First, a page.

By: Toby Gould, Editor
To say we have complete free speech in the UK is inaccurate. While we do have relatively free media, and while we are open to criticise the government, organisations and individuals, there are laws in place which, for better or worse, which place limits on what you can and cannot say. There is no one, simple law that covers free speech in the UK. Rather, it is a complicated mix of modern and historic, and, domestic and international laws.
The European Convention on Human Rights, 1998, is incorporated into our law under the Human Rights Act and guarantees freedom of expression under Article 10[TG1] . It states that “everyone has a right to freedom of expression”. However, it then goes on to say “these freedoms… may be subject to such formalities, conditions, restrictions or penalties… as are necessary in a democratic society”. As you can tell from reading this, free speech guaranteed under the European Convention is not absolute.
The United Kingdom has further restrictions of freedom of expression. For example, it is against the law to incite racial hatred, religious hatred or to ‘breach the peace’. Moreover, it is against the law to use ‘threatening or abusive’ words which re intended to cause ‘harassment or distress’.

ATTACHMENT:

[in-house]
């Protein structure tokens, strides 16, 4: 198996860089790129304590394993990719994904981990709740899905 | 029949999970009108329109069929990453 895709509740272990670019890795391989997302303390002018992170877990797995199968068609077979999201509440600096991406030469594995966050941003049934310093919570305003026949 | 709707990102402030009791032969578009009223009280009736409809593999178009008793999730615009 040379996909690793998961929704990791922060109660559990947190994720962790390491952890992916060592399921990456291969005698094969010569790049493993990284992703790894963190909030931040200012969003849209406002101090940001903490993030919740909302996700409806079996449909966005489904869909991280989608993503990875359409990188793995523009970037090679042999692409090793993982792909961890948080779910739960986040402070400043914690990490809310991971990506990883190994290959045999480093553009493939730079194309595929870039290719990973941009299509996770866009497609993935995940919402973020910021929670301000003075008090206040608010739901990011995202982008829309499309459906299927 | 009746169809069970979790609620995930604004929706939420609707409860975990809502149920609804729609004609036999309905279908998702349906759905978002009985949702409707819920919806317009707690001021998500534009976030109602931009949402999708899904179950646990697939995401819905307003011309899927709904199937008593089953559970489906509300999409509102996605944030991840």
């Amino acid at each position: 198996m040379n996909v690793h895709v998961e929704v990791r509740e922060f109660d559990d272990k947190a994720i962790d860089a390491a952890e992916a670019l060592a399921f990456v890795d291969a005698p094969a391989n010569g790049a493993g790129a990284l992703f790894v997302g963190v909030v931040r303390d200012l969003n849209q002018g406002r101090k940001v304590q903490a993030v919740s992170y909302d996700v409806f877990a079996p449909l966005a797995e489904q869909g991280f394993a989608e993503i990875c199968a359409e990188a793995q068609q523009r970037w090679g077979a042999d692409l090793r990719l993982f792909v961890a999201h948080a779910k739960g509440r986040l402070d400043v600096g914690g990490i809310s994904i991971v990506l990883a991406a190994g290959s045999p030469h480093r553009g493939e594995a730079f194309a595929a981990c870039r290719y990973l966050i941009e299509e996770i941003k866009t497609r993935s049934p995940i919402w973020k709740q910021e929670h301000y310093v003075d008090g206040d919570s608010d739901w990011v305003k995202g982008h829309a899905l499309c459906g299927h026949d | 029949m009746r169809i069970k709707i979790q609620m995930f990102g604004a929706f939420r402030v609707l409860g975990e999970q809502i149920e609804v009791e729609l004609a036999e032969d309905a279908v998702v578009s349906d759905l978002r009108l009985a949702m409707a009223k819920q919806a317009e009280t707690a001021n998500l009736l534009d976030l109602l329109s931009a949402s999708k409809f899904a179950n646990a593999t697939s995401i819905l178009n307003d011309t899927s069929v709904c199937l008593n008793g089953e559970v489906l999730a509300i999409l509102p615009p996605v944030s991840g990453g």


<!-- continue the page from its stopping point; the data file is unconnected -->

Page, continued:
This is in stark contrast to the United States, who’s constitution guarantees citizens an (almost) absolute right to free speech. The 1st Amendment states “Congress shall make no law… prohibiting the establishment of free speech”. This means that in the USA you can go out to the streets and say things which in the UK would be illegal. For example, a person in the United States can shout obscene racist language to people in the streets – and this would be permitted under their rights laid out in the constitution. If somebody were to do the same in the UK, they could face arrest for ‘inciting racial hatred’ or ‘breaching the peace’.
There is an ongoing debate over whether free speech should be absolute, somewhat censored and monitored, or fully censored. In today’s world we see the extremes of allowing free speech (in the USA) but also the extremes of state censorship (in North Korea, for example). The UK, like most Western Liberal Democracies is somewhere in the middle. However, it is difficult to understand where we lie on a free speech scale. As mentioned earlier, there is no clear law setting out your rights to free speech.
Free Speech in the UK: An Overview Reviewed by Student Voices on 10:38 Rating: